You believe that there are better alternatives to the North Korea Freedom Act. Briefly, what are these alternatives and why are they better?

First I think the civil society in Korea has to build a discourse around human rights violations around Korea certainly there are issues with economic rights that are driving people to death from starvation and disease, driving people to leave their homeland and to become a refugee that is clearly a violation of human rights. There are different ways in which this can be solved, and that is to lift the sanctions against the North Korea.

But then there are these violations of individual rights such as a right to speech and freedom of movement, etc [These kinds of things] need to be looked at and discussed. Then [after deciding] what the facts are, what credible documentation there is, and how is it being described, South Korean civil society needs to come to a point where they understand and agree on certain things that civil society will not tolerate, and they need to criticize these things and call on the NK government to stop them.

You need to look at East and West Germany for many years prior to reunification, and what kinds of things were talked about and done that alleviated the suffering of groups and people in East Germany. These kinds of things can be studied and looked at to see what is appropriate for North and South interaction.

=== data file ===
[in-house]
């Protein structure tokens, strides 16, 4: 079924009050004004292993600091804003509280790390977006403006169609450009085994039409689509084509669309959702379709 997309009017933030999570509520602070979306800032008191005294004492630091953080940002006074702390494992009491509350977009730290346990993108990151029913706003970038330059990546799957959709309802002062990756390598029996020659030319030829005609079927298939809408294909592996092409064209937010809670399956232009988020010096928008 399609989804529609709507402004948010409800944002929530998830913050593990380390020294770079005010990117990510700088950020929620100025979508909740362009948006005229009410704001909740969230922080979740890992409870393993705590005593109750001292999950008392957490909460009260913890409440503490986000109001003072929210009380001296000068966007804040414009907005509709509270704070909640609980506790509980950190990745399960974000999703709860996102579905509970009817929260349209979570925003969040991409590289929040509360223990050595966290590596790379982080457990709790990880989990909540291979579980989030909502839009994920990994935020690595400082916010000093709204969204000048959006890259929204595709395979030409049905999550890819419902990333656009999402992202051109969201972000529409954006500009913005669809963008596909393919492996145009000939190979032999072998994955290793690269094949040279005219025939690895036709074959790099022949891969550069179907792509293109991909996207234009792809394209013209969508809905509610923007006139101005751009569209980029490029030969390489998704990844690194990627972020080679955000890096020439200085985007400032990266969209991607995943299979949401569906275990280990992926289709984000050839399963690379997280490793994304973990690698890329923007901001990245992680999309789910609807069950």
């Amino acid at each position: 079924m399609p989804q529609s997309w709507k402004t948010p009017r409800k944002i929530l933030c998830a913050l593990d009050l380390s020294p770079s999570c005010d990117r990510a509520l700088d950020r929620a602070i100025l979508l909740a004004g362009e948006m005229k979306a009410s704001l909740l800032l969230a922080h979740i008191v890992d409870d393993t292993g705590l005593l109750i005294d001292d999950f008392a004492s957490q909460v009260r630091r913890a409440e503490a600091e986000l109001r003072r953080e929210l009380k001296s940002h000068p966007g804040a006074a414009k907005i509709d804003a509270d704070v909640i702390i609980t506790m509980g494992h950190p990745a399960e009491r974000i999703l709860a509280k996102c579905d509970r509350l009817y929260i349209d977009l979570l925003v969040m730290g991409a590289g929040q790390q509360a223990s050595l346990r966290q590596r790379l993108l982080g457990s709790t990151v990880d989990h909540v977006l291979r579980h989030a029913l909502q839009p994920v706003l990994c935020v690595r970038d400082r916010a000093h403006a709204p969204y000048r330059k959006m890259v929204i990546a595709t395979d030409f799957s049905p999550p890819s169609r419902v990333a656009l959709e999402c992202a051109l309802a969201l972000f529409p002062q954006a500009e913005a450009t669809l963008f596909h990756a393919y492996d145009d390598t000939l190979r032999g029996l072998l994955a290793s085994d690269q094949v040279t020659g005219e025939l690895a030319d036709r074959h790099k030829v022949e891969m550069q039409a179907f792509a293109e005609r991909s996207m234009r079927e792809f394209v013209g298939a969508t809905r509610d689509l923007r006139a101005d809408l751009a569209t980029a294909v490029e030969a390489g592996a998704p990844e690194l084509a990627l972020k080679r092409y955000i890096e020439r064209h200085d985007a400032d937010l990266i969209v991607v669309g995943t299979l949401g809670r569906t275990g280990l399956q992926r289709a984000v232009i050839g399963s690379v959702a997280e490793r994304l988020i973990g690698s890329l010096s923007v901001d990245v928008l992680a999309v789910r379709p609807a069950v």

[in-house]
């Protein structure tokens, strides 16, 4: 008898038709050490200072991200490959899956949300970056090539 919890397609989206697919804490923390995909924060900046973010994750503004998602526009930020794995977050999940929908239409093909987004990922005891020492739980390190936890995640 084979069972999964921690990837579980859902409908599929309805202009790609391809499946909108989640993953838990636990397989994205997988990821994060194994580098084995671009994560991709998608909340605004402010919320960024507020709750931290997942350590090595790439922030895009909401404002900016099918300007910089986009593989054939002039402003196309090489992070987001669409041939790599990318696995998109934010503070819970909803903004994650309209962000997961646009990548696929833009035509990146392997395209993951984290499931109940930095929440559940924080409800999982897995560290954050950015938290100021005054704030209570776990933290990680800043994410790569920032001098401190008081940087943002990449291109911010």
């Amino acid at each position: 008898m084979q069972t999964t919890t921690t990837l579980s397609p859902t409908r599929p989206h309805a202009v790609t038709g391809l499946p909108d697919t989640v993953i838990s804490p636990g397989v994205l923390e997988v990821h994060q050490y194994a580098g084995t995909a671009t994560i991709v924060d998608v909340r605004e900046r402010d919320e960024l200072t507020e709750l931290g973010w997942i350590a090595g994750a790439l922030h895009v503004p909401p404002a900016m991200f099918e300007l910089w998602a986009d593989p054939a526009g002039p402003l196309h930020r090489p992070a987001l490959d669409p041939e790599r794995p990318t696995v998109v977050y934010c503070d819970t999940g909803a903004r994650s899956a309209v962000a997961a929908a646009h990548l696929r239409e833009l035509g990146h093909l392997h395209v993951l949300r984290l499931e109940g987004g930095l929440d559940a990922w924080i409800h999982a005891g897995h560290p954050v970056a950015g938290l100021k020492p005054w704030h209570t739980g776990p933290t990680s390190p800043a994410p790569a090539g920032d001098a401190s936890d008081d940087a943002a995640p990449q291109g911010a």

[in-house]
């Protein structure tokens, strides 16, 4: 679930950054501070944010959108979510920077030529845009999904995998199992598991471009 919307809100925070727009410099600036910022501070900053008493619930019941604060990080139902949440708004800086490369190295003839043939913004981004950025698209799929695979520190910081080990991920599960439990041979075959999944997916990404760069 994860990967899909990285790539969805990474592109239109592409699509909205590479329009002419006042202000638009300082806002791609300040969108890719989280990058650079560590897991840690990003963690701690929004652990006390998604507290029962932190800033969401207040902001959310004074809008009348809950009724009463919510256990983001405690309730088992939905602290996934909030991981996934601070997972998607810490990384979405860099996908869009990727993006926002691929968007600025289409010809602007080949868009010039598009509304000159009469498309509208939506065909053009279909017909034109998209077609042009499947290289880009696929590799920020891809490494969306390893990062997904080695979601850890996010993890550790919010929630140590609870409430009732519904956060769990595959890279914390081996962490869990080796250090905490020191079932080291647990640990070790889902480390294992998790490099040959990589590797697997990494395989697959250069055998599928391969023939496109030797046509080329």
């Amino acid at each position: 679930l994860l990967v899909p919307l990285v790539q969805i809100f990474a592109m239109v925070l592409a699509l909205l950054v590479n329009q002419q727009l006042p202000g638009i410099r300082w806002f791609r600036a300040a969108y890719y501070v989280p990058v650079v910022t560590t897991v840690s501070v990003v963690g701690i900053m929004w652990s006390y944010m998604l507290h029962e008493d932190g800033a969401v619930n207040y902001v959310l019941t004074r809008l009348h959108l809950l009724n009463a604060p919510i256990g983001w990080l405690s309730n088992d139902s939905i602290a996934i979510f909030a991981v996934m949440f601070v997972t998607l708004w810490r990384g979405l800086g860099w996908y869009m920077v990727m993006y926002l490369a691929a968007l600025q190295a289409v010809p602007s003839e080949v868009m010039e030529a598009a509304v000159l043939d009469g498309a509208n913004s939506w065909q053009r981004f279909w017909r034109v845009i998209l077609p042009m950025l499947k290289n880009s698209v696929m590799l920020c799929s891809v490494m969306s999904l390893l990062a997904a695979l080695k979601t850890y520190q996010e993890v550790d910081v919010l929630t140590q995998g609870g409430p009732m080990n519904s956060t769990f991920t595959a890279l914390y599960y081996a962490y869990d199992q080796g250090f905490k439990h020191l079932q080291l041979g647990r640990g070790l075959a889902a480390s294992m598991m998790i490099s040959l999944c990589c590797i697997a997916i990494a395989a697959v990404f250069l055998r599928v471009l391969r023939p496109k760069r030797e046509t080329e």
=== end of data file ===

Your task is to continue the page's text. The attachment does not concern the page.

The groups that are using human rights issues in North Korea to bring down the North Korean regime may be able to do bring down the North Korean regime, but what are they going to do about the society then, are they going to be responsible for the well being of these people?


Do you believe the Freedom Act will pass?

I probably would say it this way, I don't even want to go there in thinking that it will pass but I have to work with the assumption it will pass, and that assumption is not so far fetched if you are to look at 1998 Iraq Liberation Act, as it was the same individuals who were involved. However, what people in Washington, NGO's, and others familiar with legislative process say is that it is likely to be divided into several pieces and that each piece will possibly tacked onto some whole different bill - so that in a sense it passes even though it could not pass [in tact]. That is much more difficult to stop and that is a real problem.

The other thing is that as a result of our work we can stop the act from passing, but unless there is some real alternative to deal with the North Korean human rights situation, this type of act will come up again and again. So this is the first time, but it will not be the last, so I think we have to be prepared to solve the problems over the long stretch.